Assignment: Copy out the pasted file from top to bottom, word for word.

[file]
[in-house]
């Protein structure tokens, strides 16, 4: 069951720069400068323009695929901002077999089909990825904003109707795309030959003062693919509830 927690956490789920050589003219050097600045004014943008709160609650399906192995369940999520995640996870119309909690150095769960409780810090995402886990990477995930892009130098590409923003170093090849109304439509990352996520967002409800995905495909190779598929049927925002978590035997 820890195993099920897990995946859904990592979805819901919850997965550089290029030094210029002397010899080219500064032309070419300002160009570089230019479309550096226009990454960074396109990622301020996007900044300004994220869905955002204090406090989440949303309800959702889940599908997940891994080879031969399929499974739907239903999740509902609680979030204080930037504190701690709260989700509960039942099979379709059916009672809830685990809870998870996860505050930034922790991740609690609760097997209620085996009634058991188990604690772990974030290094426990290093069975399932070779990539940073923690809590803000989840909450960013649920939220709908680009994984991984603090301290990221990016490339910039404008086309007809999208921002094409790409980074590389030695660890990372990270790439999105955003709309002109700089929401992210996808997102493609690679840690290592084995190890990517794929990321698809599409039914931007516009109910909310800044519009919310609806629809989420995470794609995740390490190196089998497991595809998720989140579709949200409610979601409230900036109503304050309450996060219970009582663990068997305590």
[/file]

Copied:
[in-house]
């Protein structure tokens, strides 16, 4: 069951720069400068323009695929901002077999089909990825904003109707795309030959003062693919509830 927690956490789920050589003219050097600045004014943008709160609650399906192995369940999520995640996870119309909690150095769960409780810090995402886990990477995930892009130098590409923003170093090849109304439509990352996520967002409800995905495909190779598929049927925002978590035997 820890195993099920897990995946859904990592979805819901919850997965550089290029030094210029002397010899080219500064032309070419300002160009570089230019479309550096226009990454960074396109990622301020996007900044300004994220869905955002204090406090989440949303309800959702889940599908997940891994080879031969399929499974739907239903999740509902609680979030204080930037504190701690709260989700509960039942099979379709059916009672809830685990809870998870996860505050930034922790991740609690609760097997209620085996009634058991188990604690772990974030290094426990290093069975399932070779990539940073923690809590803000989840909450960013649920939220709908680009994984991984603090301290990221990016490339910039404008086309007809999208921002094409790409980074590389030695660890990372990270790439999105955003709309002109700089929401992210996808997102493609690679840690290592084995190890990517794929990321698809599409039914931007516009109910909310800044519009919310609806629809989420995470794609995740390490190196089998497991595809998720989140579709949200409610979601409230900036109503304050309450996060219970009582663990068997305590």